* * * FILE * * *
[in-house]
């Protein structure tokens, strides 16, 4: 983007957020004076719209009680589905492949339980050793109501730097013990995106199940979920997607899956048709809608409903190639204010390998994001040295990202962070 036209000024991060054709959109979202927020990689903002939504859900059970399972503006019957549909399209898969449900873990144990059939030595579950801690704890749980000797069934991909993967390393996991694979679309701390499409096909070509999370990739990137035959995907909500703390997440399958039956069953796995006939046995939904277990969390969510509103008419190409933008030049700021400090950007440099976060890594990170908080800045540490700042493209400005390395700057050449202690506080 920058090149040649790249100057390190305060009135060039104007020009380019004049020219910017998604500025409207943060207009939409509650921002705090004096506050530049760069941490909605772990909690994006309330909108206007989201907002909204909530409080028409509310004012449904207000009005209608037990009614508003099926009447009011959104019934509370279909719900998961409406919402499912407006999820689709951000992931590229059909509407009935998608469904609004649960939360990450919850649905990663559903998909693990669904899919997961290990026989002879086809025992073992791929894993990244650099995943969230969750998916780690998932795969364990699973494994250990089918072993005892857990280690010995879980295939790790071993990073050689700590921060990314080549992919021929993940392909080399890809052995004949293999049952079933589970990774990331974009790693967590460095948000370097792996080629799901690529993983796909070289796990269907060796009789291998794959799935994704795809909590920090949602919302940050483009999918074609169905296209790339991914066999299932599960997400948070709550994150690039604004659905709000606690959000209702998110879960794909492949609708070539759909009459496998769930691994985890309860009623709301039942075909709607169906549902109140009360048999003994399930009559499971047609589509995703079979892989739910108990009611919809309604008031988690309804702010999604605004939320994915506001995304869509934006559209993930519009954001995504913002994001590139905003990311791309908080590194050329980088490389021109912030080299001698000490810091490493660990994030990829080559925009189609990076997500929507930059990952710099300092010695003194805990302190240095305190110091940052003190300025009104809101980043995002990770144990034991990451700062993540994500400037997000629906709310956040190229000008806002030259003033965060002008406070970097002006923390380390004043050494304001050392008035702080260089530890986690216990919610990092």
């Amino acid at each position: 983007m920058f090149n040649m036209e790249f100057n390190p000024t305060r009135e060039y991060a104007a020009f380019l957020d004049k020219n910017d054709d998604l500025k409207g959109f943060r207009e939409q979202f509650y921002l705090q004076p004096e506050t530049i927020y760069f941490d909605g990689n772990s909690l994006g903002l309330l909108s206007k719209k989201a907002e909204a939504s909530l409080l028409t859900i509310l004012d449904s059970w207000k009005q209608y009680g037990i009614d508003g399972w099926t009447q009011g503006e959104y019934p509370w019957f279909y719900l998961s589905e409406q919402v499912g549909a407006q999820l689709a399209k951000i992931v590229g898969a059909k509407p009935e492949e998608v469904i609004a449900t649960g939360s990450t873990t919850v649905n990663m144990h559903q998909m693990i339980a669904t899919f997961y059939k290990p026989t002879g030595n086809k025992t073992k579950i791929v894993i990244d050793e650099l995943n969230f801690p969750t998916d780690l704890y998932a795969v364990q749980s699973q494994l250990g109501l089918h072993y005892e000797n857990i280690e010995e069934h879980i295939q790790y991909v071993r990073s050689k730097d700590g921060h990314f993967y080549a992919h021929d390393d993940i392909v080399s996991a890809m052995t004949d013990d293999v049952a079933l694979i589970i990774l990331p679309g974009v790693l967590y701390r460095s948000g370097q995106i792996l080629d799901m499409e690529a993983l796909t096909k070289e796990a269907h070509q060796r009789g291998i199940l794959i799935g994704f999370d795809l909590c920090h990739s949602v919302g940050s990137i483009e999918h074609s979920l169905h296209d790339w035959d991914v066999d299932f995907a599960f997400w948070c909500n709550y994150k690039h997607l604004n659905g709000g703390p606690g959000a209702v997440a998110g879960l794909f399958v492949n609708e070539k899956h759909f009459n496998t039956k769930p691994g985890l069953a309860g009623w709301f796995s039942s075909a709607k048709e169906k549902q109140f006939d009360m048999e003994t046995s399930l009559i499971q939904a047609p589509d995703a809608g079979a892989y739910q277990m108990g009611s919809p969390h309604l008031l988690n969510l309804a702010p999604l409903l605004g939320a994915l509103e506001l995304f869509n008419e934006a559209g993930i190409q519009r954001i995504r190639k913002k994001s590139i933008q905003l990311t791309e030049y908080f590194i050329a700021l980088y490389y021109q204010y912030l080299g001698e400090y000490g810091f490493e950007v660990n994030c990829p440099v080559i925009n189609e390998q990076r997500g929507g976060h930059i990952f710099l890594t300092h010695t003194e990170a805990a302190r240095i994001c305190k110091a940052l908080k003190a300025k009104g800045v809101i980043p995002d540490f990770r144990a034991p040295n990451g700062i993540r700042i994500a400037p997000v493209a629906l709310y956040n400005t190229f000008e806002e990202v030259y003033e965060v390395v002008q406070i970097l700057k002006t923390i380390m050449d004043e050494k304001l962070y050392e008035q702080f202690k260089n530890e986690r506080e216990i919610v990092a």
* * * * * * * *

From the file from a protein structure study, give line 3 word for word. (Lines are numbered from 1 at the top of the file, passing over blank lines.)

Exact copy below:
């Amino acid at each position: 983007m920058f090149n040649m036209e790249f100057n390190p000024t305060r009135e060039y991060a104007a020009f380019l957020d004049k020219n910017d054709d998604l500025k409207g959109f943060r207009e939409q979202f509650y921002l705090q004076p004096e506050t530049i927020y760069f941490d909605g990689n772990s909690l994006g903002l309330l909108s206007k719209k989201a907002e909204a939504s909530l409080l028409t859900i509310l004012d449904s059970w207000k009005q209608y009680g037990i009614d508003g399972w099926t009447q009011g503006e959104y019934p509370w019957f279909y719900l998961s589905e409406q919402v499912g549909a407006q999820l689709a399209k951000i992931v590229g898969a059909k509407p009935e492949e998608v469904i609004a449900t649960g939360s990450t873990t919850v649905n990663m144990h559903q998909m693990i339980a669904t899919f997961y059939k290990p026989t002879g030595n086809k025992t073992k579950i791929v894993i990244d050793e650099l995943n969230f801690p969750t998916d780690l704890y998932a795969v364990q749980s699973q494994l250990g109501l089918h072993y005892e000797n857990i280690e010995e069934h879980i295939q790790y991909v071993r990073s050689k730097d700590g921060h990314f993967y080549a992919h021929d390393d993940i392909v080399s996991a890809m052995t004949d013990d293999v049952a079933l694979i589970i990774l990331p679309g974009v790693l967590y701390r460095s948000g370097q995106i792996l080629d799901m499409e690529a993983l796909t096909k070289e796990a269907h070509q060796r009789g291998i199940l794959i799935g994704f999370d795809l909590c920090h990739s949602v919302g940050s990137i483009e999918h074609s979920l169905h296209d790339w035959d991914v066999d299932f995907a599960f997400w948070c909500n709550y994150k690039h997607l604004n659905g709000g703390p606690g959000a209702v997440a998110g879960l794909f399958v492949n609708e070539k899956h759909f009459n496998t039956k769930p691994g985890l069953a309860g009623w709301f796995s039942s075909a709607k048709e169906k549902q109140f006939d009360m048999e003994t046995s399930l009559i499971q939904a047609p589509d995703a809608g079979a892989y739910q277990m108990g009611s919809p969390h309604l008031l988690n969510l309804a702010p999604l409903l605004g939320a994915l509103e506001l995304f869509n008419e934006a559209g993930i190409q519009r954001i995504r190639k913002k994001s590139i933008q905003l990311t791309e030049y908080f590194i050329a700021l980088y490389y021109q204010y912030l080299g001698e400090y000490g810091f490493e950007v660990n994030c990829p440099v080559i925009n189609e390998q990076r997500g929507g976060h930059i990952f710099l890594t300092h010695t003194e990170a805990a302190r240095i994001c305190k110091a940052l908080k003190a300025k009104g800045v809101i980043p995002d540490f990770r144990a034991p040295n990451g700062i993540r700042i994500a400037p997000v493209a629906l709310y956040n400005t190229f000008e806002e990202v030259y003033e965060v390395v002008q406070i970097l700057k002006t923390i380390m050449d004043e050494k304001l962070y050392e008035q702080f202690k260089n530890e986690r506080e216990i919610v990092a």